as colistin, which is a last-line treatment in human medicine. He
noted that a larger volume of antibiotics is not used in humans but
in agriculture and aquaculture.
Dr. So further elaborated on issues around prices of antibiotics.
He noted that the idea of rationing antibiotics through higher drug
prices is not an effective way to ensure rational use. Infectious
diseases do not skip the poor and fall more heavily on those who cannot
afford antibiotics. He also noted that if courses of new antibiotics
could cost thousands of dollars, we should begin to wonder how we
will ensure access and stewardship from such an innovation pipeline.
Dr. So also talked about how push incentives for new antibiotic
drugs (e.g., CARB-X, the European Union’s Innovative Medicines Initiative,
NIH, BARDA and the U.S. biodefense program) address the key scientific
bottleneck in the R&D pipeline, but existing efforts
are insufficient and must better address de-linkage as well
as conditions for access and stewardship. However, he explained
that CARB-X has only $350 million dollars in commitments, but
the needed expenditure in incentives is billions of dollars.
In his opinion, the overemphasis on pull incentives (e.g., priority
review vouchers, transferable intellectual property rights, and late
stage market entry rewards) is misplaced. The evidence shows that
first-in-class antibiotics can command first-in-class returns on investment.
He added: “Linezolid and daptomycin are prime examples, two
first-in-class antibiotics, each with sales that place them among
the top 50 drugs in the U.S. These drugs came to market before new
incentives like the GAIN Act that extended the period of monopoly
He underscored the need to focus the incentives and that when policymakers
and industry call for billion dollar market entry rewards “it may
be too much, too late” since those market entry rewards may focus
the public’s resources on the wrong part of the pipeline.
There is a need to delink the return on investment from both prices
and quantities of sales of antibiotics, he said. He thus concluded
that fair returns on public investment in R&D should be ensured
and that it is not just innovation, but affordable access and stewardship
that are needed, stressing that “stewardship should not be an afterthought
at the end of the pharmaceutical value chain.”
On the animal health sector Dr. So talked about the importance of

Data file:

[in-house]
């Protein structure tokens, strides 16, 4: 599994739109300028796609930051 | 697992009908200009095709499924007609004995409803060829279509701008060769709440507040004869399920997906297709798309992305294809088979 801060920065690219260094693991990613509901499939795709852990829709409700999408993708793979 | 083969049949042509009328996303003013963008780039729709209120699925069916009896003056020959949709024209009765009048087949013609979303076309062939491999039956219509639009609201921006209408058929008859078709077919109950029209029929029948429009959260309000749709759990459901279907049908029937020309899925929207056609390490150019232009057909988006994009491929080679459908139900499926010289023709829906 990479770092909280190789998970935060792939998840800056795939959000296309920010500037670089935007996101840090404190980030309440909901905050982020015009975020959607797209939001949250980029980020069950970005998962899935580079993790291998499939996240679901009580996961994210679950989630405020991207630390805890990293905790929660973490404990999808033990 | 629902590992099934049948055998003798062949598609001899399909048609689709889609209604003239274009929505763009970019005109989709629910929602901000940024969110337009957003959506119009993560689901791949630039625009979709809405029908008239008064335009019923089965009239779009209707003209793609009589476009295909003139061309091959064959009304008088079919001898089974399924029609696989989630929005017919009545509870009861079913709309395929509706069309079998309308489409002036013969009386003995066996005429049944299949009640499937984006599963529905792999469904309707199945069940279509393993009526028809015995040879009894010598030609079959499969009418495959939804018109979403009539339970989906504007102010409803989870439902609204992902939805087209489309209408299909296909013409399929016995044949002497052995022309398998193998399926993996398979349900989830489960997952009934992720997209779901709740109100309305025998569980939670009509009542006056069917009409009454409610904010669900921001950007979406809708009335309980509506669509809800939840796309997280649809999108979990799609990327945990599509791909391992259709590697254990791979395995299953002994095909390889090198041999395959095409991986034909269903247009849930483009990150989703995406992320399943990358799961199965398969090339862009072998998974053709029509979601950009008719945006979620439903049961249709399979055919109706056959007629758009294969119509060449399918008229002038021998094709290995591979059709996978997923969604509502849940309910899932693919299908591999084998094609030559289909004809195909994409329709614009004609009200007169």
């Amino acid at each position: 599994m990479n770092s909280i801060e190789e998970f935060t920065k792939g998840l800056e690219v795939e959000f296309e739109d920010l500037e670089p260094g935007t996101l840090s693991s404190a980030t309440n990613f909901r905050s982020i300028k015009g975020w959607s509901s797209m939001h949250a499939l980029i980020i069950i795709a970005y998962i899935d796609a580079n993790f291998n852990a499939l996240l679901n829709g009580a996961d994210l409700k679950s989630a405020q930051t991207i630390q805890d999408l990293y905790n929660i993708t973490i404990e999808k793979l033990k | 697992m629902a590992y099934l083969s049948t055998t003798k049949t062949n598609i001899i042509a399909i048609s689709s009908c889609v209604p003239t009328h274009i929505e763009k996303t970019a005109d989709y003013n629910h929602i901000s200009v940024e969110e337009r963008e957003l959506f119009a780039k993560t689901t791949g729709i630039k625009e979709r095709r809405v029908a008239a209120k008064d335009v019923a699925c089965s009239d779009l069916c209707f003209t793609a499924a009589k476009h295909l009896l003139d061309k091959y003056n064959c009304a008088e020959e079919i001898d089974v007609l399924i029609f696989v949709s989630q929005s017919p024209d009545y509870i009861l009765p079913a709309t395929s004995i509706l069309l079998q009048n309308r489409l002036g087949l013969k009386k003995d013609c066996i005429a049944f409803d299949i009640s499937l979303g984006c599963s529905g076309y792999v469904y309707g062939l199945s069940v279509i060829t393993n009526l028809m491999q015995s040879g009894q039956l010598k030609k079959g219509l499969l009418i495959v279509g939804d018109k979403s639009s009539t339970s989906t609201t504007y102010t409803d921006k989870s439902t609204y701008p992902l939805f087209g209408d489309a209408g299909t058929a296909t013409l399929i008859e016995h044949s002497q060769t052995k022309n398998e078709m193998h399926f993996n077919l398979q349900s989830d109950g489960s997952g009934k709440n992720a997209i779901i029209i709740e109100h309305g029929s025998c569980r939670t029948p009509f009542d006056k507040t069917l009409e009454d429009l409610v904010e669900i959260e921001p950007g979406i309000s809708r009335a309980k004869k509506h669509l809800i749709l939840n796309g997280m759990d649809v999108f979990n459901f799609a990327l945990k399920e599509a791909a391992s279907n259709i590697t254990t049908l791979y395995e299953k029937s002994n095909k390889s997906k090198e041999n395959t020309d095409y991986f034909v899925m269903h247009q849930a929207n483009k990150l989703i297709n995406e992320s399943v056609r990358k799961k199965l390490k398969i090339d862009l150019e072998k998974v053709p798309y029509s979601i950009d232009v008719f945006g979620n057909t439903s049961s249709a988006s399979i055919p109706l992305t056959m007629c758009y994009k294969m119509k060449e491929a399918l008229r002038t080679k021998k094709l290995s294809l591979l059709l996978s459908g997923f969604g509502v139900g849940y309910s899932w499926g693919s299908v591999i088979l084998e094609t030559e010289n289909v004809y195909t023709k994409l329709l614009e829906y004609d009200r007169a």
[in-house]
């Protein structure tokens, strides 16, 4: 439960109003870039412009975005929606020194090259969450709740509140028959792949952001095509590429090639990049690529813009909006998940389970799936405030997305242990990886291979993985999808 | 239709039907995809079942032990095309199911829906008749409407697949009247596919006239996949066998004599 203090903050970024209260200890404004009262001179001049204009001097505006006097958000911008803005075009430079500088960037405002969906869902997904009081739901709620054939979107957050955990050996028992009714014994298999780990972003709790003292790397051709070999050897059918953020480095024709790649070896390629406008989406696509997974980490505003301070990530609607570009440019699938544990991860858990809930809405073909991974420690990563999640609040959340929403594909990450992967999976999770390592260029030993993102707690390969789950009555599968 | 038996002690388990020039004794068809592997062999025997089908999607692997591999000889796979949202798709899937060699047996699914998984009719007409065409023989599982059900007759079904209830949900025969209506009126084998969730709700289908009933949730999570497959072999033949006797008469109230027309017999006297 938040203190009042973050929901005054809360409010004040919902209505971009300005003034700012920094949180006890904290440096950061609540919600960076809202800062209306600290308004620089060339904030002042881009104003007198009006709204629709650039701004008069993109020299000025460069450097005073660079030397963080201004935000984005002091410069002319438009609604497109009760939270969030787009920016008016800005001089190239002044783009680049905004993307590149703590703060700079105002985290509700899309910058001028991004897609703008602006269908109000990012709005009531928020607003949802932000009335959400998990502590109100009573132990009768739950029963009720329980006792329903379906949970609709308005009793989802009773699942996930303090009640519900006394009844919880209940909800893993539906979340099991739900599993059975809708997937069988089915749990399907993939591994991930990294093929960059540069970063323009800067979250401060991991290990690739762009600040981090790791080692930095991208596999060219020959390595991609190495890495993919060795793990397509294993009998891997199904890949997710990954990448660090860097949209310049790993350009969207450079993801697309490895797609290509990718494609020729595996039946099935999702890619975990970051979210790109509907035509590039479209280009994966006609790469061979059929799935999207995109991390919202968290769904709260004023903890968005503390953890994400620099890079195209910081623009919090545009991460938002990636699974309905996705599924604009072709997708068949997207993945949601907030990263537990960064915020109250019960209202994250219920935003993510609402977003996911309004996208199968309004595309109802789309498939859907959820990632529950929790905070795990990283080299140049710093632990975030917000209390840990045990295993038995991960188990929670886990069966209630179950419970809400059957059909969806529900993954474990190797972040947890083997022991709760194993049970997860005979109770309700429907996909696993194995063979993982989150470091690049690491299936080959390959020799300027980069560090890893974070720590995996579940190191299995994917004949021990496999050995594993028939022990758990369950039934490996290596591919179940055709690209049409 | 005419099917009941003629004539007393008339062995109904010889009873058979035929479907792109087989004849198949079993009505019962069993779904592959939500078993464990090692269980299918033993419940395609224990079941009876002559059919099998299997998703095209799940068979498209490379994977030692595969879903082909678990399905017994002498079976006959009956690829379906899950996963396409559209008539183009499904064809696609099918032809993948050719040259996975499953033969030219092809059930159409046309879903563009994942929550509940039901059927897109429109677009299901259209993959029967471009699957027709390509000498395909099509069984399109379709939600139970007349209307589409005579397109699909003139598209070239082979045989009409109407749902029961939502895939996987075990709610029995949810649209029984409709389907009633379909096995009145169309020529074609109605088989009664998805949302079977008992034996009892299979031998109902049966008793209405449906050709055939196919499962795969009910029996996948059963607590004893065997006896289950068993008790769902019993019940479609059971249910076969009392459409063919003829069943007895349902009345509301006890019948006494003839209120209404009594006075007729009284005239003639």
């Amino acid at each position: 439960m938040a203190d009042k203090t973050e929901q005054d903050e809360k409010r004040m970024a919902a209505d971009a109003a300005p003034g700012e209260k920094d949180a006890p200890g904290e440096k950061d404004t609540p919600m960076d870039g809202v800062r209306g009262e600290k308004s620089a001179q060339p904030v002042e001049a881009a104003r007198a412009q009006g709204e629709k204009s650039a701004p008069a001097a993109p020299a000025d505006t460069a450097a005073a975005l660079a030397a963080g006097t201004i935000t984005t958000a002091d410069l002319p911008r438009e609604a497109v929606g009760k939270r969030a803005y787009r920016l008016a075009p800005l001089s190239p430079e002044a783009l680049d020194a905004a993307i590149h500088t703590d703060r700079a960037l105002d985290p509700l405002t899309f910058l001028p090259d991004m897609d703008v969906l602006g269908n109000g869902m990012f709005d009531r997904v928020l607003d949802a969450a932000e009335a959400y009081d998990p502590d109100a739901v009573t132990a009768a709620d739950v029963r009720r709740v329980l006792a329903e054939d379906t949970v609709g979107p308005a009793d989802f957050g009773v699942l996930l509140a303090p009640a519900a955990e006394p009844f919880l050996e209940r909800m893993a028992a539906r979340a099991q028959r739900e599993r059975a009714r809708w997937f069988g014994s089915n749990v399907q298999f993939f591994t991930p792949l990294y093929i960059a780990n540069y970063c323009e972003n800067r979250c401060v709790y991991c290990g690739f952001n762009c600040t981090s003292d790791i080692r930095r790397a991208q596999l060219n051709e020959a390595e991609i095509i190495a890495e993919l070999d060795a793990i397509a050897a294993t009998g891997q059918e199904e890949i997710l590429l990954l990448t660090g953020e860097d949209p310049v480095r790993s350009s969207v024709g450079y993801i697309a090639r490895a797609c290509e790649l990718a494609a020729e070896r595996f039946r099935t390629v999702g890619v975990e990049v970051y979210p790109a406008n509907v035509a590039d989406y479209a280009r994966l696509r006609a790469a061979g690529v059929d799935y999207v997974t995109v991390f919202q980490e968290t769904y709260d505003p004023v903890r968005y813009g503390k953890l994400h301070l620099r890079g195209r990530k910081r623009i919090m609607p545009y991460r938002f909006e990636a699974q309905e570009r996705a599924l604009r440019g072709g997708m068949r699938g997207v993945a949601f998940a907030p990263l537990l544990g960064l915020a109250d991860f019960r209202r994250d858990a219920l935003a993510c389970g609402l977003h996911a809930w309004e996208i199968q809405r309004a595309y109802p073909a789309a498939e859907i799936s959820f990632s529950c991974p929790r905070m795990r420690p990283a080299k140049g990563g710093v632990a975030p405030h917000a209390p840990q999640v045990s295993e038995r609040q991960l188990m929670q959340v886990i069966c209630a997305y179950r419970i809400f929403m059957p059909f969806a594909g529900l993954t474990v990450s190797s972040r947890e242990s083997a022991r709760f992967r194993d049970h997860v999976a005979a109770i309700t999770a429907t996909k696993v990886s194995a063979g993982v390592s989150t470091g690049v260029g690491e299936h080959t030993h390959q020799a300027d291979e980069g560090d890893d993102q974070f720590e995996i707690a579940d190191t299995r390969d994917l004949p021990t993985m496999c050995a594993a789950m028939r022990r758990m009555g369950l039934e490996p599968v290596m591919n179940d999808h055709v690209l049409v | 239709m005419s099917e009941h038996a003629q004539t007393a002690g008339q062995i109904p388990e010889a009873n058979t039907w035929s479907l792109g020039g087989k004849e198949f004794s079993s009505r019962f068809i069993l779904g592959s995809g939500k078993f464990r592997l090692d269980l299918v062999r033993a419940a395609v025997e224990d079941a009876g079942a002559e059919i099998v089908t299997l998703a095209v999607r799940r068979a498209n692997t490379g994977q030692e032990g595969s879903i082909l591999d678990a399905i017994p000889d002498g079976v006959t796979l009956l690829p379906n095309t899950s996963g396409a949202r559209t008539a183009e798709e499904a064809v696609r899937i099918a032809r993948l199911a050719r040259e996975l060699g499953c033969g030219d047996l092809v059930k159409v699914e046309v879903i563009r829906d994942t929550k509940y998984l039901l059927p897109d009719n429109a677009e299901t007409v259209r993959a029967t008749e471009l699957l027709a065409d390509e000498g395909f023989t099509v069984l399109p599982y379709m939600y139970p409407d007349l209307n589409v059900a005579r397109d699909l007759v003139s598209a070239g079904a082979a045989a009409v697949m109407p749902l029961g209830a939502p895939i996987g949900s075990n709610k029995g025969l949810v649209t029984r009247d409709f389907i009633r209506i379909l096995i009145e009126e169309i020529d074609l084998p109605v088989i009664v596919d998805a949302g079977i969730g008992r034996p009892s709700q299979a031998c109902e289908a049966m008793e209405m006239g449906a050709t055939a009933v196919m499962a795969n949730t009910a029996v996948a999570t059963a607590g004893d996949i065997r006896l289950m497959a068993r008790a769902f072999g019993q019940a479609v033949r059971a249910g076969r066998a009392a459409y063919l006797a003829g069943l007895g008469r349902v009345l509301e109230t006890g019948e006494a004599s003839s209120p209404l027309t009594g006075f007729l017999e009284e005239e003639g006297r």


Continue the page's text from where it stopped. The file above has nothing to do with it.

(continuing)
phasing out non-therapeutic use of antimicrobials, and to invest in
developing alternative sustainable agricultural practices that help
transition farmers and food production away from the intensive use
of antibiotics. He also mentioned the need to change retail and institutional
procurement practices and the need to engage consumers in demanding
products without routine use of antibiotics. In his concluding remarks
Dr. So emphasized the need for an “AMR Watch” of civil society organizations
that could contribute with monitoring governments’ development and
implementation of the National Action Plans as well as the intergovernmental
organizations and other key actors, and making them more accountable.
Michelle Childs, Head of Policy Advocacy, Drugs for Neglected Diseases
initiative – Latin America, highlighted the need to implement and
adhere to internationally agreed R&D Principles to guide innovation
and access for AMR. These include the principle of de-linkage
of prices and sales volume of antibiotics from the cost of R&D.
Ms Childs spoke on the role of guiding principles on research and
development (R&D) and stressed that any initiative should focus
on the public health priorities with an emphasis on global needs.
Ms Childs emphasized the need to ensure the implementation of globally
agreed key norms and principles to ensure innovation and sustainable
access such as: affordability, effectiveness, efficiency and equity
as well as the importance of de-linkage – investments in R&D not
linked to returns from sales volumes or prices.
Ms Childs also pointed out the importance to ensuring sustainable
financing at the national, regional and global level. She stressed
the need to continue exploring new incentives for innovation such
as push and pull mechanisms based on agreed priorities, principle
of de-linkage and conditions to ensure sustainable access. Other important
elements she mentioned were the need to identify R&D needs and
gaps, to have a clear priority setting mechanism, coordination, sustainable
funding and the core principles of: affordability, effectiveness,
Ms Childs also mentioned the recently created Global Antibiotic Research
and Development Partnership (GARDP) which is a not-for-profit R&D
organization that will develop new treatments for bacterial infections.
GARDP is a joint initiative of the World Health Organization (WHO)
and the Drugs for Neglected Diseases initiative (DNDi).
Els Torreele, Executive Director of Médecins Sans Frontières (MSF)’s
Access Campaign, spoke on how MSF, as one of the largest non-government